[Roberts]: They did.
[State]: Which ones?
[Roberts]: 2-4-2, 2-4-3, 2-4-4, and then 2-11-1. All were identified to [Defendant].
Pursuant to Rule 702, this testimony is insufficient as it fails to show that Roberts applied accepted methods and procedures reliably to the facts of this case in order to reach his conclusion that the fingerprints were a match. While Roberts testified earlier that he generally examines prints for “three levels of detail” and looks for “ridges and bifurcations and their spatial relationship” on each print, Roberts failed to provide any such detail when testifying as to how he arrived at his conclusions in this case. Moreover, he never explained what—if any—characteristics from the latent fingerprints matched with Defendant's fingerprints. Instead, when asked whether any of the prints matched, Roberts merely stated that they did and provided no further explanation for his conclusions. Like in McPhaul, Roberts' testimony had the impermissible effect of “implicitly ask[ing] the jury to accept [his] expert opinion that the prints matched.” McPhaul, 256 N.C. App at 316, 808 S.E.2d at 305. As Roberts failed to demonstrate that he “applied the principles and methods reliably to the facts of the case,” as required by Rule 702(a)(3), we determine that the trial court erred by admitting the testimony.
However, under plain error review, we do not conclude that the trial court plainly erred by admitting the testimony. Defendant cannot show that he was prejudiced as a result of this error because of the otherwise overwhelming evidence that he was the perpetrator of the robbery.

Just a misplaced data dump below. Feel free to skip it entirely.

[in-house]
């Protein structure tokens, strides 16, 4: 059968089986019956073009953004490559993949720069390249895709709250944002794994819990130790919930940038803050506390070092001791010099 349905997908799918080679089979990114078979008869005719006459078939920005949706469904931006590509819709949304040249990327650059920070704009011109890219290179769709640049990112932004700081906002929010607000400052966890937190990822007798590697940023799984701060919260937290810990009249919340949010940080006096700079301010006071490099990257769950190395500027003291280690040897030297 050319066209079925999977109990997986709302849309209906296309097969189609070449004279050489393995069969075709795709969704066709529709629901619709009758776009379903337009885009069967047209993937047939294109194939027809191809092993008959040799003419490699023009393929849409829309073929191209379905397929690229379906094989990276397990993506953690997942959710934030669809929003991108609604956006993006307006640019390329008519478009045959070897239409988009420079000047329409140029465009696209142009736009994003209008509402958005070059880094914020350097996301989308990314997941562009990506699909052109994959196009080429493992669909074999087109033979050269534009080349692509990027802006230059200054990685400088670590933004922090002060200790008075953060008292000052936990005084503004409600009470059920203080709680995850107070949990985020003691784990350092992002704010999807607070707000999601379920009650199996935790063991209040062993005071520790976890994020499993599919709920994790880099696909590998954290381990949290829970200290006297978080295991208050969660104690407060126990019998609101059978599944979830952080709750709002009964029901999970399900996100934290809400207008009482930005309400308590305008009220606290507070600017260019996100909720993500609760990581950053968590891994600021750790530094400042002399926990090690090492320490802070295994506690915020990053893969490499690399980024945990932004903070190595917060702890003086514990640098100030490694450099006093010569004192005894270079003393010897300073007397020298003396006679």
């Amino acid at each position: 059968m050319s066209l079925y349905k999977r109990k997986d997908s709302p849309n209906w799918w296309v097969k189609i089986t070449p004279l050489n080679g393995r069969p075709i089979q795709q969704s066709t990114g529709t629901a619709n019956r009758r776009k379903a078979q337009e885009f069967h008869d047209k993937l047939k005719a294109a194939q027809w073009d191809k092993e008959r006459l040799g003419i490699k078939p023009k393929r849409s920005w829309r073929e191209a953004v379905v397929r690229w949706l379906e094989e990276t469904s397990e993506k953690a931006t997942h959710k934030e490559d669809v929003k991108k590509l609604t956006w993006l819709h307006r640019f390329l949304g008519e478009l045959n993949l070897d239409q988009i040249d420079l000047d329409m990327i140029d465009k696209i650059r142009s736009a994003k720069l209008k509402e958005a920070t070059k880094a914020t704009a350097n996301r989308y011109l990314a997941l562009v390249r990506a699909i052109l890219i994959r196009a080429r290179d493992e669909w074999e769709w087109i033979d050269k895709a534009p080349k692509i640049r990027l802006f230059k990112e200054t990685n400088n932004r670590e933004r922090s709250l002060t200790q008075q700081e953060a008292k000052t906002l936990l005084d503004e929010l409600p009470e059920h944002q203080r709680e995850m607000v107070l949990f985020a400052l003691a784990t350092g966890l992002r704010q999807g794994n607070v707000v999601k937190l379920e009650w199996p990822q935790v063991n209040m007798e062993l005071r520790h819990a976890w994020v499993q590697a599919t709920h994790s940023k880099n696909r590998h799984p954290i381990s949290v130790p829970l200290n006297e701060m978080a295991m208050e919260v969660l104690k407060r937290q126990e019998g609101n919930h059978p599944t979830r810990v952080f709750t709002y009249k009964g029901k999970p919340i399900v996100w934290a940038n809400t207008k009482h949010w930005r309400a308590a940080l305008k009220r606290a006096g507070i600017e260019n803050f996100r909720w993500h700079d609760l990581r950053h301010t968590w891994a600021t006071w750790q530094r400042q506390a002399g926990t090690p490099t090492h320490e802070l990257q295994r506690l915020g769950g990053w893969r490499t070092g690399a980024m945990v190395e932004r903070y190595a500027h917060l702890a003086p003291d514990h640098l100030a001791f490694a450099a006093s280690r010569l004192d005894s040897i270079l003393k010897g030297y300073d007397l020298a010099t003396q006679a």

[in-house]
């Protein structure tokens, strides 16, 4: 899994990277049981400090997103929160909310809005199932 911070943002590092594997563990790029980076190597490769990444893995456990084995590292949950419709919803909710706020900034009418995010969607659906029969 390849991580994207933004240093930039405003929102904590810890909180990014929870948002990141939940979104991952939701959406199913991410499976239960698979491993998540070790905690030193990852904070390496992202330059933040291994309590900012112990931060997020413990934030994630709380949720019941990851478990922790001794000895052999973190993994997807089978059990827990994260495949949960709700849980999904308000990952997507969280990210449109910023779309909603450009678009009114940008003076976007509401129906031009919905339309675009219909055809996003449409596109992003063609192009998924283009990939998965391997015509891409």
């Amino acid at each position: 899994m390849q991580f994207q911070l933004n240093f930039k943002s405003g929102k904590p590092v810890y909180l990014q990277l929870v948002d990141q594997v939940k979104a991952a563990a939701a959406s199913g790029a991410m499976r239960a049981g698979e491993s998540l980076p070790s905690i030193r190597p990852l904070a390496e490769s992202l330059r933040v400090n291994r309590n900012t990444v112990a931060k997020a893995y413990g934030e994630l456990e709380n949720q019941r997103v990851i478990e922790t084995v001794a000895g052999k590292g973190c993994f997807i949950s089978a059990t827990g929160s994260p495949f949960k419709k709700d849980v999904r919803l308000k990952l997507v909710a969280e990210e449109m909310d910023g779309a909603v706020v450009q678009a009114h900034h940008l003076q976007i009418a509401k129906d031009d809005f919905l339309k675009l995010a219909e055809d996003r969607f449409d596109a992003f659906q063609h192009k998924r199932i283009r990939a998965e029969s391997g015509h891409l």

Torres provided two photographs of Defendant, which she took with her cell phone while Defendant was in the Boost Mobile store, and the State entered the photographs into evidence and published them to the jury. Torres also provided testimony that Defendant was the individual who robbed her and the Boost Mobile store. The State entered into evidence the surveillance video footage taken from the store, played the video for the jury, and Torres identified Defendant when he appeared on screen. Torres further identified Defendant by pointing him out in the courtroom as the perpetrator of the robbery, and stated that she was “a hundred percent” certain that Defendant was the person who robbed her. Torres noted that she spent nearly 45 minutes with Defendant while he robbed the Boost Mobile store, and that she would not “forget his face.”
Altogether, Torres' testimony and in-court identification of Defendant, along with the photographs of Defendant and surveillance video footage showing Defendant rob the Boost Mobile store, provided sufficient evidence that Defendant was the perpetrator of the robbery. In light of this overwhelming evidence, we are not persuaded by Defendant's argument that the trial court's error was so great as to have had “a probable impact on the jury's finding that the defendant was guilty.” Lawrence, 365 N.C. at 518, 723 S.E.2d at 334 (citation omitted). As such, we conclude that the trial court's admission of Roberts' expert testimony was not plain error.
NO PLAIN ERROR.
Judges DILLON and BROOK concur.
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Docket No: No. COA19-951
Decided: April 07, 2020
Court: Court of Appeals of North Carolina.